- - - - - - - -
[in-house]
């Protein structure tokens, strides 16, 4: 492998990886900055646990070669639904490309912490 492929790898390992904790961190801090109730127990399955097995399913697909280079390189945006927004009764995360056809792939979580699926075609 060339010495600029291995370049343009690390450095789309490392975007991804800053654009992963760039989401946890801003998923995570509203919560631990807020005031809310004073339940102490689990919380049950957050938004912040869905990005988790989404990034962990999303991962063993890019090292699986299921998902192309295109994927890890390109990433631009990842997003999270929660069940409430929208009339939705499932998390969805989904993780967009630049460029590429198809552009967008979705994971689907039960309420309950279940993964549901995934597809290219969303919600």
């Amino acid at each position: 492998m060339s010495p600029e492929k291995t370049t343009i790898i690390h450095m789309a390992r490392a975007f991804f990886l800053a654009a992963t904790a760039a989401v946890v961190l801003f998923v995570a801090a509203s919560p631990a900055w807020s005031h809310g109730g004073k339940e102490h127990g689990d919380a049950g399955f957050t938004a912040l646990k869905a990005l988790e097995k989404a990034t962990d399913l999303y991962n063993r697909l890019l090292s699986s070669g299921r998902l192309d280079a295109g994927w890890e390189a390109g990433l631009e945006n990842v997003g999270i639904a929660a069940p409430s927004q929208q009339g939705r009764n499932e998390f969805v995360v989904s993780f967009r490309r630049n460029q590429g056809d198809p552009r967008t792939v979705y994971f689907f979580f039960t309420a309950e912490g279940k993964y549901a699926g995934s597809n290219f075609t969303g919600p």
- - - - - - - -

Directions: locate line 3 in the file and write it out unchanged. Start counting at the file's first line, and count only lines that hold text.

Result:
């Amino acid at each position: 492998m060339s010495p600029e492929k291995t370049t343009i790898i690390h450095m789309a390992r490392a975007f991804f990886l800053a654009a992963t904790a760039a989401v946890v961190l801003f998923v995570a801090a509203s919560p631990a900055w807020s005031h809310g109730g004073k339940e102490h127990g689990d919380a049950g399955f957050t938004a912040l646990k869905a990005l988790e097995k989404a990034t962990d399913l999303y991962n063993r697909l890019l090292s699986s070669g299921r998902l192309d280079a295109g994927w890890e390189a390109g990433l631009e945006n990842v997003g999270i639904a929660a069940p409430s927004q929208q009339g939705r009764n499932e998390f969805v995360v989904s993780f967009r490309r630049n460029q590429g056809d198809p552009r967008t792939v979705y994971f689907f979580f039960t309420a309950e912490g279940k993964y549901a699926g995934s597809n290219f075609t969303g919600p």